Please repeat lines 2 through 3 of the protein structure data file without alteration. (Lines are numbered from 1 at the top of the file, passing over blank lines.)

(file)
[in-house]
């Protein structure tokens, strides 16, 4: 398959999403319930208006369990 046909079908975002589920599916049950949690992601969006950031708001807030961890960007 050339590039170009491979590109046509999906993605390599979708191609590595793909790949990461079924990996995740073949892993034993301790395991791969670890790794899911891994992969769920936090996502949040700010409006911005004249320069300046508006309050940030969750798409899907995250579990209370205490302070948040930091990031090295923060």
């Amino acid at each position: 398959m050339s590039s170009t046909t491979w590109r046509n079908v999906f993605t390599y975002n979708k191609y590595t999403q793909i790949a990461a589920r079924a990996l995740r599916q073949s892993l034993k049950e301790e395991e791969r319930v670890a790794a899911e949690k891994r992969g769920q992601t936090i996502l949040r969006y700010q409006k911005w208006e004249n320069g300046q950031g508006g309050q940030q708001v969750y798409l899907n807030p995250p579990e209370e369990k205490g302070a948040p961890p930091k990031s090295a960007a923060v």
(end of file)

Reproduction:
């Protein structure tokens, strides 16, 4: 398959999403319930208006369990 046909079908975002589920599916049950949690992601969006950031708001807030961890960007 050339590039170009491979590109046509999906993605390599979708191609590595793909790949990461079924990996995740073949892993034993301790395991791969670890790794899911891994992969769920936090996502949040700010409006911005004249320069300046508006309050940030969750798409899907995250579990209370205490302070948040930091990031090295923060």
């Amino acid at each position: 398959m050339s590039s170009t046909t491979w590109r046509n079908v999906f993605t390599y975002n979708k191609y590595t999403q793909i790949a990461a589920r079924a990996l995740r599916q073949s892993l034993k049950e301790e395991e791969r319930v670890a790794a899911e949690k891994r992969g769920q992601t936090i996502l949040r969006y700010q409006k911005w208006e004249n320069g300046q950031g508006g309050q940030q708001v969750y798409l899907n807030p995250p579990e209370e369990k205490g302070a948040p961890p930091k990031s090295a960007a923060v």